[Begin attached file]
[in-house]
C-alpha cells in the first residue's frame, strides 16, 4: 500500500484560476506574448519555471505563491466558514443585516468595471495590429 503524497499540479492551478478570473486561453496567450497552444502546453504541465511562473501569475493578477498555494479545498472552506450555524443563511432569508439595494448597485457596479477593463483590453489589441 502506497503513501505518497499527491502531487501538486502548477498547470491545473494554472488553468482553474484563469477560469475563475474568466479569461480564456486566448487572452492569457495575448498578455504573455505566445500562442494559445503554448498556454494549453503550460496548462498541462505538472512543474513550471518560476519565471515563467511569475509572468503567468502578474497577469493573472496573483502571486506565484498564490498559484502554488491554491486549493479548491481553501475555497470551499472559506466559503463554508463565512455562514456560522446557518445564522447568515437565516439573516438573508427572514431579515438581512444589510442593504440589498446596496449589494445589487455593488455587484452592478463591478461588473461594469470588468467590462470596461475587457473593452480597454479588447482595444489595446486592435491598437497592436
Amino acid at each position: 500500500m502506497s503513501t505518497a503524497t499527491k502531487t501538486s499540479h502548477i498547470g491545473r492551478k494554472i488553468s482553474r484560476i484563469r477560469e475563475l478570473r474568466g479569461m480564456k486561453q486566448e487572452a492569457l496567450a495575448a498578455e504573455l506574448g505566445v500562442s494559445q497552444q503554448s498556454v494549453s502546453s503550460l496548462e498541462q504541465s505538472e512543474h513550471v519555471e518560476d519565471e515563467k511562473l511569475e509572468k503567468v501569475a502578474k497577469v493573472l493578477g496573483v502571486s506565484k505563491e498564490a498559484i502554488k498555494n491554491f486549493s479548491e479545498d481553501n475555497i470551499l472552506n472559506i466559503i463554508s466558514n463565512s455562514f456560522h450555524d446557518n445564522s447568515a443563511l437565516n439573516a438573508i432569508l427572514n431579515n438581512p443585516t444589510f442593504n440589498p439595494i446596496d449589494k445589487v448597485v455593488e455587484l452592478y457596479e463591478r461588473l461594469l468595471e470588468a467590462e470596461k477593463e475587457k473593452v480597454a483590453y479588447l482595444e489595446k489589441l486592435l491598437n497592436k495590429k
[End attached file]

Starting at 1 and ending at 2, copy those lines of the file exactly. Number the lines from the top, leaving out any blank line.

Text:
[in-house]
C-alpha cells in the first residue's frame, strides 16, 4: 500500500484560476506574448519555471505563491466558514443585516468595471495590429 503524497499540479492551478478570473486561453496567450497552444502546453504541465511562473501569475493578477498555494479545498472552506450555524443563511432569508439595494448597485457596479477593463483590453489589441 502506497503513501505518497499527491502531487501538486502548477498547470491545473494554472488553468482553474484563469477560469475563475474568466479569461480564456486566448487572452492569457495575448498578455504573455505566445500562442494559445503554448498556454494549453503550460496548462498541462505538472512543474513550471518560476519565471515563467511569475509572468503567468502578474497577469493573472496573483502571486506565484498564490498559484502554488491554491486549493479548491481553501475555497470551499472559506466559503463554508463565512455562514456560522446557518445564522447568515437565516439573516438573508427572514431579515438581512444589510442593504440589498446596496449589494445589487455593488455587484452592478463591478461588473461594469470588468467590462470596461475587457473593452480597454479588447482595444489595446486592435491598437497592436